I can't believe this was upvoted to the first comment. It's baseless speculation and slander. Whatever your reasons for disliking Google, none of your suppositions here are reasonable.

>"Google's strategy is to profit from advertising. It fundamentally benefits from knowing as much about its users as possible. Every tactic it has will always support that strategy or it will risk failure."

Yes, Google's strategy is to profit from advertising. But this is a gross oversimplification of Google's business model. It also constantly innovates and improves its own technology and domain through research and development. It would be more apt to say, "Google has many strategies, of which advertising is one." Advertising profit is just one relevant strategic position. This is important because if you try to pigeonhole Google like this it makes it easier to build a strawman argument.

>"You can tell its strategy motivates it toward evil because its slogan is "Don't be evil." It chose that slogan because it risks being evil, in its own terms. It doesn't need a slogan like "Don't be unprofitable" or "Don't break the law" because its strategy doesn't point it in those directions. It points to being evil, in its terms."

No, no no no. This is clearly your term. If you read Paul Buchheit's telling of how the slogan was chosen (he was the one who came up with it, before Google was an ad company, before it was "Google" by modern standards, and while he was still fresh at the company)[1].

Furthermore, you're not making any sense with the last sentence. How in the world can you reasonably say a company would try to prevent itself from being "evil" by preemptively referring to that possibility in a slogan?

What? What kind of logic is that? It doesn't even hold up to Occam's Razor, since I just directly refuted it with a primary source and you have submitted no evidence except your clear bias against the company. For such a complex story that requires suspending disbelief, you have no proof.

>""Don't be evil" exists to make the place palatable to humans who understand the company's direction. Who made the slogan? The people who know the company's direction best. They know it better than you and they realize its direction."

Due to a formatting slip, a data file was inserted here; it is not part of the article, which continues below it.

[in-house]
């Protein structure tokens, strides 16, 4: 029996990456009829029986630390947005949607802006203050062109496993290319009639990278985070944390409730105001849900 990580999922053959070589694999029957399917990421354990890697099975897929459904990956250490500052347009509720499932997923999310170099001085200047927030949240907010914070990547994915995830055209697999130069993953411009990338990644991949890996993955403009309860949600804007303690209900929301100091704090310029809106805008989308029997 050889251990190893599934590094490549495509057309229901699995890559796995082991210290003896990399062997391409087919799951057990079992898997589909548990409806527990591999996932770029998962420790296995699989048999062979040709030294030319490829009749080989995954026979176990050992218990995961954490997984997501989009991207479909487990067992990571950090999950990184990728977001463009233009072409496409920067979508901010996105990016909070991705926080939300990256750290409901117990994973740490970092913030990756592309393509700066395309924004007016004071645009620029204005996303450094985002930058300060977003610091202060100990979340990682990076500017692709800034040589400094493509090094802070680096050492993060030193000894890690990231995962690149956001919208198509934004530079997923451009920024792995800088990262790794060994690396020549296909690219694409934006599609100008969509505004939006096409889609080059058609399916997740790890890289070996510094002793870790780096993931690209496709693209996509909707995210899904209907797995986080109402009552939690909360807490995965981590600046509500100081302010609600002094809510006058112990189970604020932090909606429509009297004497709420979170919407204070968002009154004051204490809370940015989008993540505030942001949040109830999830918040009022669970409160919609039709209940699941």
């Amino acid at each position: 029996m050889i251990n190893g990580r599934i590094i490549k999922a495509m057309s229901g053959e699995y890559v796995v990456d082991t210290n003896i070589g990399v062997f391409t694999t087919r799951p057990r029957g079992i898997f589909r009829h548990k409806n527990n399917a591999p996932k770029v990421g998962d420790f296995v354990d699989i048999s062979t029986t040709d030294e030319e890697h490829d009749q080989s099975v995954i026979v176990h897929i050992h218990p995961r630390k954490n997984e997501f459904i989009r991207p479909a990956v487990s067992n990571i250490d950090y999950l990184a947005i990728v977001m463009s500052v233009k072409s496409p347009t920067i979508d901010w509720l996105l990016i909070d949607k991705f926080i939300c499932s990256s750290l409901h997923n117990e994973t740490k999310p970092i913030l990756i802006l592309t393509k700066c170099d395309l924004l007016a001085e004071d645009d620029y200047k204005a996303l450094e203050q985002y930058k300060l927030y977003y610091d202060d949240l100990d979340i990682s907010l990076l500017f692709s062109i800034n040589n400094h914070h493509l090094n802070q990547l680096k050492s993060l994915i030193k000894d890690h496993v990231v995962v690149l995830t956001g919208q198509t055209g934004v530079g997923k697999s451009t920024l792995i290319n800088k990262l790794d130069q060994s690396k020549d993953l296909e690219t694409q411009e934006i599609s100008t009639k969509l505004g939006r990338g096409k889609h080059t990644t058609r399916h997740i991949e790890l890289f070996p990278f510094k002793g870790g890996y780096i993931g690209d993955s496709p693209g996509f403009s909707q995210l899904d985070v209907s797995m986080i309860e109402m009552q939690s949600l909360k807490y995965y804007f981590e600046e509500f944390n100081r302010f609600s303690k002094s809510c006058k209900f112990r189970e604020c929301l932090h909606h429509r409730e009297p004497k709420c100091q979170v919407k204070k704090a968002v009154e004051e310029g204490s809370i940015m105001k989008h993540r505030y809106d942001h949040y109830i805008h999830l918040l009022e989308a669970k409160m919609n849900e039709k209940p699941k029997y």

Now you're just raving. Paul Buchheit made it. Do you hear yourself? A slogan exists to make an advertising company palatable to humans? What is your problem with Google? This goes beyond any fulfilling debate, you're actually just pulling nonsense out of the air with this. It would be different if you could submit anything that makes sense to support your loathing, but you have nothing but slander and words here.

>"Google has a technically superior product to its competitors. When you realize its most knowledgeable and powerful employees know its strategy points it to "be evil", you realize why people use alternatives whose strategies don't point them to "evil," especially when current events highlight the consequences of its strategic choice of knowing so much about you, its users."

Maybe this makes sense, if you had actually set up a reasonable probability that Google has a nefarious plot to be evil and subjugate the public to its whims while distracting them from that plot. What you're saying is inane and false. It amounts to a tinfoil conspiracy theory with groundless, biased assumptions that have no basis in observable reality.

Google isn't faultless. But you're actually being unreasonable. This comment is polarizing and devoid of any substantial quality. You didn't give a real critique of the company or its ethical standards. You just raved and made it clear you dislike the company.